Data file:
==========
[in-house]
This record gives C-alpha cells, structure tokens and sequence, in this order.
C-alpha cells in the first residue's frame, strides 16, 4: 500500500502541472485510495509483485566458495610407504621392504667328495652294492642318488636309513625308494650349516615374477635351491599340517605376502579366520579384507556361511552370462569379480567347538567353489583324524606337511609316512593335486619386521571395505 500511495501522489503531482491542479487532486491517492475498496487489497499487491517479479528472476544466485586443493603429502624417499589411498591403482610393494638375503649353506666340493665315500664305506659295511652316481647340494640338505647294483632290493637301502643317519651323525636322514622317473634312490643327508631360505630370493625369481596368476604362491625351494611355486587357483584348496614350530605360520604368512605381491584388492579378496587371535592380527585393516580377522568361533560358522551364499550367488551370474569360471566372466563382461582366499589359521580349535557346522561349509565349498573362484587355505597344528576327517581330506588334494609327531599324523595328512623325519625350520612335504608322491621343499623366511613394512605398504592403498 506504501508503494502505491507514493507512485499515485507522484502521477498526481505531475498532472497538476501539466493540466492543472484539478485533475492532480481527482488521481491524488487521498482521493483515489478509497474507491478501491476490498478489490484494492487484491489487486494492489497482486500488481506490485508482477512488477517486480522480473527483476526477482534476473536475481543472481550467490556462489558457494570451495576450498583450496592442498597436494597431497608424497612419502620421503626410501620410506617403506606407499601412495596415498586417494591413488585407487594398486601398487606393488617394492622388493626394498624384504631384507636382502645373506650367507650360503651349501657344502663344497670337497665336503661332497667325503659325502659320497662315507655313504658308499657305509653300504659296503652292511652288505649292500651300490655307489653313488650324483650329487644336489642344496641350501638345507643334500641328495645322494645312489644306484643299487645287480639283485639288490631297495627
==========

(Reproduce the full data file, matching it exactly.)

[in-house]
This record gives C-alpha cells, structure tokens and sequence, in this order.
C-alpha cells in the first residue's frame, strides 16, 4: 500500500502541472485510495509483485566458495610407504621392504667328495652294492642318488636309513625308494650349516615374477635351491599340517605376502579366520579384507556361511552370462569379480567347538567353489583324524606337511609316512593335486619386521571395505 500511495501522489503531482491542479487532486491517492475498496487489497499487491517479479528472476544466485586443493603429502624417499589411498591403482610393494638375503649353506666340493665315500664305506659295511652316481647340494640338505647294483632290493637301502643317519651323525636322514622317473634312490643327508631360505630370493625369481596368476604362491625351494611355486587357483584348496614350530605360520604368512605381491584388492579378496587371535592380527585393516580377522568361533560358522551364499550367488551370474569360471566372466563382461582366499589359521580349535557346522561349509565349498573362484587355505597344528576327517581330506588334494609327531599324523595328512623325519625350520612335504608322491621343499623366511613394512605398504592403498 506504501508503494502505491507514493507512485499515485507522484502521477498526481505531475498532472497538476501539466493540466492543472484539478485533475492532480481527482488521481491524488487521498482521493483515489478509497474507491478501491476490498478489490484494492487484491489487486494492489497482486500488481506490485508482477512488477517486480522480473527483476526477482534476473536475481543472481550467490556462489558457494570451495576450498583450496592442498597436494597431497608424497612419502620421503626410501620410506617403506606407499601412495596415498586417494591413488585407487594398486601398487606393488617394492622388493626394498624384504631384507636382502645373506650367507650360503651349501657344502663344497670337497665336503661332497667325503659325502659320497662315507655313504658308499657305509653300504659296503652292511652288505649292500651300490655307489653313488650324483650329487644336489642344496641350501638345507643334500641328495645322494645312489644306484643299487645287480639283485639288490631297495627